IO – The ensuing panic around the worid in the midst of the COVID-19 pandemic is understandable. After all, not even the experts know for sure how many of us will become infected. Uncertainty has driven markets to historic lows, and governments have justifiably felt compelled to order lockdowns and prepare trillions of dollars in stimulus packages in a bid to stave off an economic meltdown.
Sobering news, for sure, but one Nobel Prize winner has good reason to believe the crisis could end much sooner than we have been led to believe. But that is only if we do the right things.
Michael Levitt, who won the 2013 Nobel Prize in chemistry, has been closely watching the coronavirus since it first broke out in Wuhan. After looking at the trajectory of the virus’ spread, he predicted with remarkable accuracy that China would have 80,000 confirmed cases and 3,250 deaths (as of mid-March, the actual number of confirmed cases was 80,298 and there were 3,245 deaths).
Now, Levitt is analyzing data from 78 countries and studying the daily number of new COVID-19 cases. What›s important to note is that he is not fixated on the total number of cases, but rather the change in reported new cases from one day to the next. Once he sees a continuing drop in the daily cases, that is a sure sign that recovery is not far behind.
According to Levitt, many countries are now showing signs of a recovery. In South Korea, the daily number of new cases has decreased in recent weeks, remaining below 200. In Iran, the pattern of daily cases has flattened, which Levitt believes is an indicator the outbreak is past the halfway mark.
Still, even though the data shows the virus can be contained within a matter of months, there is no reason to become complacent. Places that have recovered and are no longer under lockdown now risk a second wave of infections.
More important is we must be cognizant of the fact that a flattening of the curve and recovery is directly related to how quickly and effectively governments respond once an outbreak occurs. Quickly testing people on a mass scale, enforcing self-quarantine for infected people, isolating those who require health care, tracing contacts with those who have tested positive and social distancing are all necesssary measures. Countries that fail to do so will find a much steeper and more prolonged curve than those who are taking the right steps towards containment.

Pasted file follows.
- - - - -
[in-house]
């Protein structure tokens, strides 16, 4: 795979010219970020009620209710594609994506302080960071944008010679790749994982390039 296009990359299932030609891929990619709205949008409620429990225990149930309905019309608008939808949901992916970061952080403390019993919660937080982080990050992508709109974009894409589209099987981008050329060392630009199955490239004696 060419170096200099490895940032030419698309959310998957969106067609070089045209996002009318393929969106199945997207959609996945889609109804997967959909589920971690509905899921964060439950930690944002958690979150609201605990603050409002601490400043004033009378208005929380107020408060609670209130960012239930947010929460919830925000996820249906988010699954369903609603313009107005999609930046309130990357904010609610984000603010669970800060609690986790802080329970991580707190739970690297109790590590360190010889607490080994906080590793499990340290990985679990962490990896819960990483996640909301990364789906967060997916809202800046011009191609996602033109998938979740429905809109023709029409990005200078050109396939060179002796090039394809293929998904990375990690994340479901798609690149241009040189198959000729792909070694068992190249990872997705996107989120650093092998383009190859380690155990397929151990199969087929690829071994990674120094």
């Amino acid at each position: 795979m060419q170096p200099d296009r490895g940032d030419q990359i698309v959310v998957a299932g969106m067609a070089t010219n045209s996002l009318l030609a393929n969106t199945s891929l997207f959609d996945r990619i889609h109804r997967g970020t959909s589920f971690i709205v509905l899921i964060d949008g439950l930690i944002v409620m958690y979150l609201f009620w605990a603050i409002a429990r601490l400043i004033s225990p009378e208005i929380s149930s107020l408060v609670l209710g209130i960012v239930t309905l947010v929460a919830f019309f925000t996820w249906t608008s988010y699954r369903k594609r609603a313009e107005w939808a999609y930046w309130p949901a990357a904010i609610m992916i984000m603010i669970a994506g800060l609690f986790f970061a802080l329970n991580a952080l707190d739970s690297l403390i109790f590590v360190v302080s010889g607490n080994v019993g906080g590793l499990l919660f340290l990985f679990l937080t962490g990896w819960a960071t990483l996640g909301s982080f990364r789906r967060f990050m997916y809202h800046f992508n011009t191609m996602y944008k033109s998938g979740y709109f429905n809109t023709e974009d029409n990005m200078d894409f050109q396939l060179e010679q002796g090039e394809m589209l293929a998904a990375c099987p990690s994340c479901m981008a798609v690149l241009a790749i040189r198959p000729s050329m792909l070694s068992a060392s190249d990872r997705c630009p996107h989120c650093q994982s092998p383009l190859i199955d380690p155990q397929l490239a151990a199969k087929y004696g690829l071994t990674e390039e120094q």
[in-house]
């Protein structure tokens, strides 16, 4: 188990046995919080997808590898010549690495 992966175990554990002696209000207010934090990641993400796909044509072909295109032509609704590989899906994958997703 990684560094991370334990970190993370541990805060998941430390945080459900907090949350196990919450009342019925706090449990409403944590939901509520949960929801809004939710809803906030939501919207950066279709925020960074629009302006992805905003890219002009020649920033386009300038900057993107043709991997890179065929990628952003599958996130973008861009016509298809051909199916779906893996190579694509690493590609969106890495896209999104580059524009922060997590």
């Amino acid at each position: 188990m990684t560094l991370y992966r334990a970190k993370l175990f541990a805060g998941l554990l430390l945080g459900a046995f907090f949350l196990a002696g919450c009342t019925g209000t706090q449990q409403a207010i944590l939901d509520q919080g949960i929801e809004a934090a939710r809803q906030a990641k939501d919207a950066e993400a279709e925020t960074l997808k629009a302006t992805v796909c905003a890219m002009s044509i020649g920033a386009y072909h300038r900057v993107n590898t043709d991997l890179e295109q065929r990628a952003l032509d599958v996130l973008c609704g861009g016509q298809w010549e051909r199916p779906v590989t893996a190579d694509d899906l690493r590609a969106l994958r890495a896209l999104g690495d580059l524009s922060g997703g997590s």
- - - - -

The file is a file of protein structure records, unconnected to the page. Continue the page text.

Unfortunately, Indonesia has lost precious time because of its late response to the outbreak. Jakarta, the epicenter of the outbreak, is still an open city, and the virus has now spread to 24 provinces. Without any directives for total lockdowns, we risk a massive increase in infections with a healthcare system that is woefully underprepared.
Now the question is, will the Jokowi administration change course, recognize the scale of the problem for what it is and take necessary measures such as lockdowns when they are needed?
Some important steps have been already taken, such as religious leaders asking mosques to close their doors to avoid further contagion. The national government has announced it will not provide additional transportation for those wishing to visit their hometowns during the Idhul Fitri holiday, which is even wiser to avoid a wider spread of the virus.
At the same time, one cannot but have the impression that much more needs to done in order to save lives. We should be looking at what others are doing, at what works. Levitt›s data proves that countries can recover in the space of 2-3 months, but only if tough decisions are made. Ordering lockdowns is one of them.